# help with preliminary calculations

Status
This old topic is closed. If you want to reopen this topic, contact a moderator using the "Report Post" button.

#### tenderland

Hello ,

After a few tube amp projects I have decided to build a solid state amplifier.
The speaker handles a RMS power of 5 W. Here are the calculations I came up with.

P(with reserve)= 15W
Vrms=11v
Vpk= 15v(aprox)
Irms (1ch)= 1.37A

This gives me a rail supply of +/- 15V

Do these calculations look accurate ?

Thanks
J

#### counter culture

8 ohm speaker? OK.

#### tenderland

Input stage

Thanks ! Yes 8 ohm.

Iam working on the Input stage ( actually bouncing all over)

I will have a cc source feeding a diff pair loaded by a current mirror.
Where I am running into some confusion is how I determine how much current is needed(gm) flowing from the collector of the diff pair. From what I have read the diff pair and all the other transistors generally have a beta of 100.

#### glennb

Hello ,

After a few tube amp projects I have decided to build a solid state amplifier.
The speaker handles a RMS power of 5 W. Here are the calculations I came up with.

P(with reserve)= 15W
Its arguable that the power amp should be rated at LESS than than the speakers.

Vrms=11v
Vpk= 15v(aprox)
Irms (1ch)= 1.37A

This gives me a rail supply of +/- 15V
You need to allow a few volts for losses, power supply regulation and OPS saturation.

#### Boscoe

Its arguable that the power amp should be rated at LESS than than the speakers.

Please ignore this, it's total utter rubbish. Ignore the speaker power rating it means nothing when it comes to music, you want to get an amplifier as powerful as is reasonable otherwise they just clip sound harsh and dull.

#### AndrewT

Speakers can pass a very low power when it is DC.
When the signal is constant amplitude single frequency sinewave they can pass a lot more power, at least double the DC power rating.
If the power is delivered as brown noise or pink noise or white noise, then you will find that the maximum power that can be passed is nearly double the constant sinewave.

If the power is delivered as a single event pulse, the peak power of that pulse can be nearly four times the constant sinewave power.
The ratio of maximum peak power to DC power can easily exceed 10 times.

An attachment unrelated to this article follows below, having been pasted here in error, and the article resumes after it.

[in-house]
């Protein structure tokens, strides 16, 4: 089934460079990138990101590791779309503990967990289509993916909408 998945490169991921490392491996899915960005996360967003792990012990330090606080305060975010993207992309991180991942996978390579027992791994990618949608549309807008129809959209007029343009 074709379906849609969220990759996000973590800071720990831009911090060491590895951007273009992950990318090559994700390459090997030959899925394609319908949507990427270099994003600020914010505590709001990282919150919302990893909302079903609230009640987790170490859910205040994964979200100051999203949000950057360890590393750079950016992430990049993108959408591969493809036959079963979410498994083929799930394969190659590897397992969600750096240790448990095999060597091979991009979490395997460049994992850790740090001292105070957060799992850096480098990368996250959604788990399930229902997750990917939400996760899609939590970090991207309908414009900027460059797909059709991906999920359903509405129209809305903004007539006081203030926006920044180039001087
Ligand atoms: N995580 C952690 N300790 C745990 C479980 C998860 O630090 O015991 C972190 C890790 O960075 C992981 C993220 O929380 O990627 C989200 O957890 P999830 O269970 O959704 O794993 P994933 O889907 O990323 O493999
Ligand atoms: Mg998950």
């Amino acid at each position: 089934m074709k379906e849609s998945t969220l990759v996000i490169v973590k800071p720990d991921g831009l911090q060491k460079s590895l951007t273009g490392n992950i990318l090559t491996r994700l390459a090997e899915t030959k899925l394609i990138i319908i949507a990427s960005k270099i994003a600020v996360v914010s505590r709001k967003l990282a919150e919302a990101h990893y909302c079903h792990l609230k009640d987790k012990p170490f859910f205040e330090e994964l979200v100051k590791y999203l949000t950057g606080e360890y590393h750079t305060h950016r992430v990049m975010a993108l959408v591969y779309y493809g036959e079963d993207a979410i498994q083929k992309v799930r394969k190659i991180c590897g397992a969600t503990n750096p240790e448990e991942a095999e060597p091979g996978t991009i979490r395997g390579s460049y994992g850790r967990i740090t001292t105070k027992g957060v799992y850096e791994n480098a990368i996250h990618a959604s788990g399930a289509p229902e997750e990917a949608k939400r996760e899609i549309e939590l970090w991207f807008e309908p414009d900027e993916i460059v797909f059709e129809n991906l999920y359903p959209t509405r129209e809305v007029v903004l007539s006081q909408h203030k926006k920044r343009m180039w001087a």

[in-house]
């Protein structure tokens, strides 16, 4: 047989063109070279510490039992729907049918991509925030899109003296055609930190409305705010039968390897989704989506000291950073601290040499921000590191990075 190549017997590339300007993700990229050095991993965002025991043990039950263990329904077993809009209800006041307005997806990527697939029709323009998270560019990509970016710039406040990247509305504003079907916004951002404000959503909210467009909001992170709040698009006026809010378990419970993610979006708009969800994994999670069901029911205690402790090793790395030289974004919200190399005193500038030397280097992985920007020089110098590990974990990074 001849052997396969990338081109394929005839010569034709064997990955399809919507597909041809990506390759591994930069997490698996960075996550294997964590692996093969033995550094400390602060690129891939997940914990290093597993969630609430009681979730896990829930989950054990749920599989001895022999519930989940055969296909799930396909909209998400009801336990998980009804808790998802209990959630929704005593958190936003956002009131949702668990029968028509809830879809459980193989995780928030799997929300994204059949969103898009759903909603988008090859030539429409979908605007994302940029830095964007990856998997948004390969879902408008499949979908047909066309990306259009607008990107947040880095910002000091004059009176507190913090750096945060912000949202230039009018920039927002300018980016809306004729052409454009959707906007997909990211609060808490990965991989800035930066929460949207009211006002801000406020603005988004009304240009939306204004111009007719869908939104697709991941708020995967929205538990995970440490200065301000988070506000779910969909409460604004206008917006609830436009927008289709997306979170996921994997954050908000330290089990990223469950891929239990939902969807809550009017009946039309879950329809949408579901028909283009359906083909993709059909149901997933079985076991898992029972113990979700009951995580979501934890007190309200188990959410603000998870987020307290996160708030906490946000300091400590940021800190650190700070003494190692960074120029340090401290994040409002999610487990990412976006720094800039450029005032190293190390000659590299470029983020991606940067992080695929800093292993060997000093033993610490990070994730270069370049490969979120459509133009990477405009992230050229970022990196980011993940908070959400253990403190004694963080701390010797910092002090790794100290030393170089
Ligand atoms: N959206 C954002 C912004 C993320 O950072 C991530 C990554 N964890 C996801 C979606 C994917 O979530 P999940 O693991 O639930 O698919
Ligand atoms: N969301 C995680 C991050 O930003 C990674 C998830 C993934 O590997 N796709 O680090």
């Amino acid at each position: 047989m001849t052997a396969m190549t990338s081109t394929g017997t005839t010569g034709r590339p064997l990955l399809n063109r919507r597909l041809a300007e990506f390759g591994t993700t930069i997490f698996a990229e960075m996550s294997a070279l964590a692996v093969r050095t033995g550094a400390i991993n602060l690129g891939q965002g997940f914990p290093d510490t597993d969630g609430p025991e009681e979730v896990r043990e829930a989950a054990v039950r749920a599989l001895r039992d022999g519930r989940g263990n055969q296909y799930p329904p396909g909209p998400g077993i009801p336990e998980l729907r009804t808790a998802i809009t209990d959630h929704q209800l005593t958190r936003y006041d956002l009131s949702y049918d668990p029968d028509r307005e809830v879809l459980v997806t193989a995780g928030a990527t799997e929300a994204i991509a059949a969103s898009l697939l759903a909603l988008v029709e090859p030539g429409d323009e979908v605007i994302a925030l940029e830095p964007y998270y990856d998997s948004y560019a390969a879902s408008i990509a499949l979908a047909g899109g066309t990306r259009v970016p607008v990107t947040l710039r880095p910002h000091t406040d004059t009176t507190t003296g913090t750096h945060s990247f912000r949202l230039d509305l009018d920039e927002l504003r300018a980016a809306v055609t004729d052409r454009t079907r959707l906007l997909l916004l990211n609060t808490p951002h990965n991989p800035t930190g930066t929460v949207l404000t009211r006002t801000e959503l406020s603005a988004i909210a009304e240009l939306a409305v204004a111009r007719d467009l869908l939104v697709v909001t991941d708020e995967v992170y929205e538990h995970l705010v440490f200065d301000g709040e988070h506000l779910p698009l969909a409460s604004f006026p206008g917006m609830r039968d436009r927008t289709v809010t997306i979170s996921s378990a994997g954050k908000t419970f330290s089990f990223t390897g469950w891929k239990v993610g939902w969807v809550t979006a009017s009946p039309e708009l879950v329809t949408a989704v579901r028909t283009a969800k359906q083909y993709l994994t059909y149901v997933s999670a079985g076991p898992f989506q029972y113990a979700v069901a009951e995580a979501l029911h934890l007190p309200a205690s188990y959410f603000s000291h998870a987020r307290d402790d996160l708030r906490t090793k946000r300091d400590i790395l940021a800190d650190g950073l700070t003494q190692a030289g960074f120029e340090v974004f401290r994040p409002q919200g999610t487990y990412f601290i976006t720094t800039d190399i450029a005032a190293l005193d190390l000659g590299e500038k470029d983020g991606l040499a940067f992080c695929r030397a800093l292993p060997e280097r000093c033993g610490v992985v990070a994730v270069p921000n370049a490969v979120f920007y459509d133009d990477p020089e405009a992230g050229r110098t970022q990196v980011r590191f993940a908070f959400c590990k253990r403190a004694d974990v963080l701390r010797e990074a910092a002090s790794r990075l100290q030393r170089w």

This makes it difficult to determine exactly what amplifier power rating to use, prior to hearing the result with real music and speech signals.

Manufacturers will use any of these power definitions for rating their speakers.
The honest manufacturer will specify which power rating they are using.

The dishonest just adopt any power value that they think will attract uninformed buyers.

That 5W could be a sinewave or a noise power rating. It might work with a 1W amplifier without blowing up, equally it may survive many decades being driven sensibly by a 50W amplifier.

#### tenderland

Power

Thanks all,

After reading the replies and initial gut feeling.
IVe decided to make it 30 W/ch. This will match well
With my skill level and budget . Thanks for the input
This is much more difficult than building a tube project.

J

#### counter culture

Recall that beta is not a reliable parameter of transistors, it varies greatly. Therefore design procedures are aimed at developing designs which do not depend on this parameter.

The LF gain of the amplifier does depend on beta, but we ignore this as long as there is sufficient gain to eliminate LF distortion by NFB.

I'll try and get back to you about the collector current in the diff. pair, I'm a bit busy ATM.

#### godfrey

From what I have read the diff pair and all the other transistors generally have a beta of 100.
Most small signal transistors have beta higher than that. e.g. BC547C (NPN) and BC557C (PNP) have beta > 400. It's generally a good idea to use high-beta transistors for the input diff pair.

#### tenderland

great help

Thanks all,

I will try to keep my questions minimal. I have the three popular books by Sloan, Self and Cordell. I am pooring over them.

#### counter culture

OK, you have the Cordell and the Self books.

The simplest way of understanding the current in the IPS its to think of it as affecting the gain. Look on page 42 of the Cordell book. You will see a simple IPS with current source and resistor loading. The gain of the stage can be understood as the collector load (1k in this case) divided by the emitter resistance. In this case it is the emitter-to-emitter resistance.

The emitter resistance re is 26/Ie(in milliamps). The value of Ie is one milliamp in this case so the resistance is 26 ohms, but doubled to 52 ohms because it is an LTP. It's a transconductance amplifier, and the transconductance goes up with the collector current.

It's generally a good idea to have a high beta in the driven resistor of the VAS, because

1) it loads the the differential pair, and its beta affects its input impedance

2) the overall voltage gain depends on beta, but...

...look at p.95 of the Self Book (4th.ed), you will see that local shunt NFB through Cdom sets the HF gain and controls Nyquist stability, but the LF gain below the dominant pole frequency is ultimately of little importance as long as there is sufficient gain for overall linearisation and the linearity of the VAS is not markedly affected by the IPS transistor type, given a reasonably high beta.

Why not learn to use LTspice and do some simulations, it's a great tool for learning about circuits.

#### tenderland

good stuff

Thanks Counter Culture , thats some good info. I have a trial version of NI Multi sim im trying to do some simulations on. I also down loaded LT Spice.

J

Status
This old topic is closed. If you want to reopen this topic, contact a moderator using the "Report Post" button.